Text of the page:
Step-by-Step prompt engineering proves key to GPT-4 brainstorming tasks


Researchers have conducted a study to determine how prompt methods can be used to generate ideas and which prompt methods generate the greatest diversity of ideas.

The working paper by Lennart Meincke, Ethan Mollick and Christian Terwiesch from the Wharton School of the University of Pennsylvania focuses on idea generation with GPT-4.

The team investigated how different prompting methods can influence the diversity of ideas generated. Specifically, the goal was to develop new products for students that cost less than $50.

The researchers tested different prompting methods, including minimal prompts, prompts in which the AI model takes on different personalities, and prompts in which the AI model applies different creativity techniques from existing literature.



The eight top groups of prompts tested.| Image: Meincke et al.

The diversity of ideas was measured using cosine similarity, a measure of the similarity between two ideas, but without comparison to existing ideas. The researchers also measured the number of unique ideas and the rate at which the idea space was exhausted.

The team found that different prompting methods had different effects on the diversity of ideas generated. But “chain-of-thought” prompting, a long-established prompting method, was the one that nearly reached the level of one group of students in the tests and came out on top by a wide margin.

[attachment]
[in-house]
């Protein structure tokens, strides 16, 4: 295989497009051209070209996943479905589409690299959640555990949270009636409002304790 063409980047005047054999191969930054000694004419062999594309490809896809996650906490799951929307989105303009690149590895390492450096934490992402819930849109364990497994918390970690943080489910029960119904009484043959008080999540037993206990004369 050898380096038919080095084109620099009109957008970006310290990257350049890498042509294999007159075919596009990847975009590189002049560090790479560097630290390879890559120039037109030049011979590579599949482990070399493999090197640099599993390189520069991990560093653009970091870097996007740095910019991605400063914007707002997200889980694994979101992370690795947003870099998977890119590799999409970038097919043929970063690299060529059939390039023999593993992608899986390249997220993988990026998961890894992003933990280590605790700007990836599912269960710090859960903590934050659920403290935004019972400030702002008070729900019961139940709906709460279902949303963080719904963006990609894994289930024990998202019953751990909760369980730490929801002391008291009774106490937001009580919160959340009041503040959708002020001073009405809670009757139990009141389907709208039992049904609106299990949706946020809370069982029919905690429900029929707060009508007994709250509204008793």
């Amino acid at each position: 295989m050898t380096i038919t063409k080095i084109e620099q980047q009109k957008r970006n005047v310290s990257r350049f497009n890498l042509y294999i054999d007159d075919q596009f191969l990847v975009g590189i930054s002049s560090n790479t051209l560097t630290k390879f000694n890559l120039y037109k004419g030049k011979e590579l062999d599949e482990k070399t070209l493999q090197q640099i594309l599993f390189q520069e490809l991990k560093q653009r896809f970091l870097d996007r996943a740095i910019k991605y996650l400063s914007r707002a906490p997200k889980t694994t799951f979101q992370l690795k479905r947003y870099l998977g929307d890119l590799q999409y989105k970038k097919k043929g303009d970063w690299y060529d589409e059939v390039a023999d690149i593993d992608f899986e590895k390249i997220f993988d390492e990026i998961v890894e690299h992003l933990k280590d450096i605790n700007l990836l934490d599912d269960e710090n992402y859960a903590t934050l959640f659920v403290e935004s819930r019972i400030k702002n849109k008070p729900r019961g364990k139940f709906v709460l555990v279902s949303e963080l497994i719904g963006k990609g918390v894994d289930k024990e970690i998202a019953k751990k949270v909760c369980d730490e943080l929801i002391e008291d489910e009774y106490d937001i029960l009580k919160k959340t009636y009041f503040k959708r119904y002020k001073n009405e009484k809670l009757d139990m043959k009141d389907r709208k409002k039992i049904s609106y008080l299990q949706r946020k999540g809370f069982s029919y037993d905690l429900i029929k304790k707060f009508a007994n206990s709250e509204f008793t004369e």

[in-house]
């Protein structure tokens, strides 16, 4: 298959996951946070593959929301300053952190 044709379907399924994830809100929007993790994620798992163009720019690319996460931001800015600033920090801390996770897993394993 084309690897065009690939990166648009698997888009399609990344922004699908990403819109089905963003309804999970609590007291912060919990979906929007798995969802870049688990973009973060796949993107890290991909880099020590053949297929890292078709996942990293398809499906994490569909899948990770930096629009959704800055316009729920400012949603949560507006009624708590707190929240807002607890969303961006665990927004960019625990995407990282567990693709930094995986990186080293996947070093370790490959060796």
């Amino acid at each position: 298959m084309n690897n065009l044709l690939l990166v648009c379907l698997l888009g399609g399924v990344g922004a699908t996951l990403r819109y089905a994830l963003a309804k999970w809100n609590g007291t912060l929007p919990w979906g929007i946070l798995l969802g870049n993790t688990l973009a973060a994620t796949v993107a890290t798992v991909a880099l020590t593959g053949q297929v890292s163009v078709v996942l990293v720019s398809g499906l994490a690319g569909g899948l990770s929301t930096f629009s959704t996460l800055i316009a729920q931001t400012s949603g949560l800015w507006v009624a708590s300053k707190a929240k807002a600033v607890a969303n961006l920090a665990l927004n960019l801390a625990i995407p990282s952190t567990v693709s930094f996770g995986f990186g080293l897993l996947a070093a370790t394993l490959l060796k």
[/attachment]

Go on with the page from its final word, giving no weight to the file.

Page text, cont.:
Image: Meincke et al.

This method was also the one that generated the most unique ideas. This suggests that CoT prompting can help to open up the idea space more effectively and generate a greater variety of possible solutions.

Many of the “advanced” prompts tested were inferior to a simple basic prompt. Only the step-by-step prompts showed a significant improvement in idea diversity.| Image: Meincke et al.

Getting to better AI ideas – step by step

CoT prompting asks the AI model to solve a task in multiple steps. You don’t have to specify these steps; just asking it to proceed step by step can improve the outcome.

It’s not exactly clear why this works – the basic premise is that the prompt causes the model to focus on higher-quality data from the training dataset, which is more analytical.


Ethan Mollick, has published a GPT for idea generation that follows the step-by-step principle, but it is not the prompt used in the study.

Another recent study showed that the length of reasoning steps in CoT prompts is directly related to the performance of language models in complex problem-solving tasks. This was true even when the longer prompt did not contain significant new information.

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